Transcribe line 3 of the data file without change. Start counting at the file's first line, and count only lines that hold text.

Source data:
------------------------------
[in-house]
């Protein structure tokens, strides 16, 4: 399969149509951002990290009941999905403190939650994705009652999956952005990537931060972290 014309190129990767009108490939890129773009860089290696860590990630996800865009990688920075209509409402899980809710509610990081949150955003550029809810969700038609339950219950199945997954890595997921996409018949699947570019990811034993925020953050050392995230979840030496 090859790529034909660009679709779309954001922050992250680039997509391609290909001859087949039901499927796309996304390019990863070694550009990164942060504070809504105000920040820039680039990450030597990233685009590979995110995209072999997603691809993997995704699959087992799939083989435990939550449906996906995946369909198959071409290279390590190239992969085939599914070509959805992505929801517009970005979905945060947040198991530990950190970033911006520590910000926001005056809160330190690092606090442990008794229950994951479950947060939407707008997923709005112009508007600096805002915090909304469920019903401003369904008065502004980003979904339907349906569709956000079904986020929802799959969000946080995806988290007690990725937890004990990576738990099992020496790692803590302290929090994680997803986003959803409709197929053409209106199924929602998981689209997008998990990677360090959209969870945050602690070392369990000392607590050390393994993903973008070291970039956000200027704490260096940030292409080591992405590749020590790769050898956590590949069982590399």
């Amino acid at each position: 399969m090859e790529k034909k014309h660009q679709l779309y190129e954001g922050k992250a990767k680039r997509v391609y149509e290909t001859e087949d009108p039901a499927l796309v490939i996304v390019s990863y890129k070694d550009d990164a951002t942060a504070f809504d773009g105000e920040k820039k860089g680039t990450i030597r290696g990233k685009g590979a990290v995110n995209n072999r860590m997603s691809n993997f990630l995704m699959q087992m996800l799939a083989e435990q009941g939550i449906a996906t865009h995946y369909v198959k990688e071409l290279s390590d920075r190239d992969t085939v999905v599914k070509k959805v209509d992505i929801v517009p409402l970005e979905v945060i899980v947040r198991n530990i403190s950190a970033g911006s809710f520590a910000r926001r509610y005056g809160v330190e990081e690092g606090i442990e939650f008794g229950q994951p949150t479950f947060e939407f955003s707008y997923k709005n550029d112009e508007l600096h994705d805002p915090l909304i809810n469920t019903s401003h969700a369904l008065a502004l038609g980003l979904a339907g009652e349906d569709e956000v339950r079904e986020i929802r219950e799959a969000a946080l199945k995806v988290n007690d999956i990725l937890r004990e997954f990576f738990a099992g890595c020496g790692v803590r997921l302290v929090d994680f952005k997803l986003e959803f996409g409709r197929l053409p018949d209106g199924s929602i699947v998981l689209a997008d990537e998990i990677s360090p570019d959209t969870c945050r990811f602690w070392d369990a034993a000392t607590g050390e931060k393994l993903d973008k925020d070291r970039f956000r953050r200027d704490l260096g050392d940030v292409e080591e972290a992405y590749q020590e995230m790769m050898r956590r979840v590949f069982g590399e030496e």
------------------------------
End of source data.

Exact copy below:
């Amino acid at each position: 399969m090859e790529k034909k014309h660009q679709l779309y190129e954001g922050k992250a990767k680039r997509v391609y149509e290909t001859e087949d009108p039901a499927l796309v490939i996304v390019s990863y890129k070694d550009d990164a951002t942060a504070f809504d773009g105000e920040k820039k860089g680039t990450i030597r290696g990233k685009g590979a990290v995110n995209n072999r860590m997603s691809n993997f990630l995704m699959q087992m996800l799939a083989e435990q009941g939550i449906a996906t865009h995946y369909v198959k990688e071409l290279s390590d920075r190239d992969t085939v999905v599914k070509k959805v209509d992505i929801v517009p409402l970005e979905v945060i899980v947040r198991n530990i403190s950190a970033g911006s809710f520590a910000r926001r509610y005056g809160v330190e990081e690092g606090i442990e939650f008794g229950q994951p949150t479950f947060e939407f955003s707008y997923k709005n550029d112009e508007l600096h994705d805002p915090l909304i809810n469920t019903s401003h969700a369904l008065a502004l038609g980003l979904a339907g009652e349906d569709e956000v339950r079904e986020i929802r219950e799959a969000a946080l199945k995806v988290n007690d999956i990725l937890r004990e997954f990576f738990a099992g890595c020496g790692v803590r997921l302290v929090d994680f952005k997803l986003e959803f996409g409709r197929l053409p018949d209106g199924s929602i699947v998981l689209a997008d990537e998990i990677s360090p570019d959209t969870c945050r990811f602690w070392d369990a034993a000392t607590g050390e931060k393994l993903d973008k925020d070291r970039f956000r953050r200027d704490l260096g050392d940030v292409e080591e972290a992405y590749q020590e995230m790769m050898r956590r979840v590949f069982g590399e030496e």